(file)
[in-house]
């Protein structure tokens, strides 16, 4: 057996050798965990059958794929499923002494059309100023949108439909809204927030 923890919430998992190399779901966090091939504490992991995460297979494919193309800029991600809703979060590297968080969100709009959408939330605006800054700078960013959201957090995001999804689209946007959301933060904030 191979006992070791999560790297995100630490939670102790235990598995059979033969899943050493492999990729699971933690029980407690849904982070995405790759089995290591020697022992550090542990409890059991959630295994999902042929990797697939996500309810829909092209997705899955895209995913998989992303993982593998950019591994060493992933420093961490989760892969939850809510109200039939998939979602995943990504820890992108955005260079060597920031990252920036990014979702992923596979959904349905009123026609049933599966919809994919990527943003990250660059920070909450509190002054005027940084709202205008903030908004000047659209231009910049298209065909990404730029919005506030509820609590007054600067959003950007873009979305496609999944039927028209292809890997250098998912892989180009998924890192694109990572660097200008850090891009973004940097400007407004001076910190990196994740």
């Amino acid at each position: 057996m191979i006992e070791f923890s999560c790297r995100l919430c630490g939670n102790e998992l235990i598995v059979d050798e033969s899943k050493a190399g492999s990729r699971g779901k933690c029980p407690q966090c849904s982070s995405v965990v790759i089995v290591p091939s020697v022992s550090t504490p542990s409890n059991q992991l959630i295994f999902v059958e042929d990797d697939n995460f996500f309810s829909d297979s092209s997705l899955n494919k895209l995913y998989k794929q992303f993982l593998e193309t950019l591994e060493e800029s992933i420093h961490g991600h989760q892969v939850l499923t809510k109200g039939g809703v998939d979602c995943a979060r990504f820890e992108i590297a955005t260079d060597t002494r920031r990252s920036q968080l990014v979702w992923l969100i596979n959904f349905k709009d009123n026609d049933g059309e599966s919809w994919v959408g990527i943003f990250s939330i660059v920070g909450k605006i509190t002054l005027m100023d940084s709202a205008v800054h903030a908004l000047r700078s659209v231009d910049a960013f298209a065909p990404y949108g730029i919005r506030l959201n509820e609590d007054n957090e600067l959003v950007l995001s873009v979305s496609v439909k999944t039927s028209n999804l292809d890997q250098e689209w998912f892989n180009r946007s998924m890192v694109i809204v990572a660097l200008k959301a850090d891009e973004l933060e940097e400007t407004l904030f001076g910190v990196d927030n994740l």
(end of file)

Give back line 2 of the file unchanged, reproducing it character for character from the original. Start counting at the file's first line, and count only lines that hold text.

């Protein structure tokens, strides 16, 4: 057996050798965990059958794929499923002494059309100023949108439909809204927030 923890919430998992190399779901966090091939504490992991995460297979494919193309800029991600809703979060590297968080969100709009959408939330605006800054700078960013959201957090995001999804689209946007959301933060904030 191979006992070791999560790297995100630490939670102790235990598995059979033969899943050493492999990729699971933690029980407690849904982070995405790759089995290591020697022992550090542990409890059991959630295994999902042929990797697939996500309810829909092209997705899955895209995913998989992303993982593998950019591994060493992933420093961490989760892969939850809510109200039939998939979602995943990504820890992108955005260079060597920031990252920036990014979702992923596979959904349905009123026609049933599966919809994919990527943003990250660059920070909450509190002054005027940084709202205008903030908004000047659209231009910049298209065909990404730029919005506030509820609590007054600067959003950007873009979305496609999944039927028209292809890997250098998912892989180009998924890192694109990572660097200008850090891009973004940097400007407004001076910190990196994740």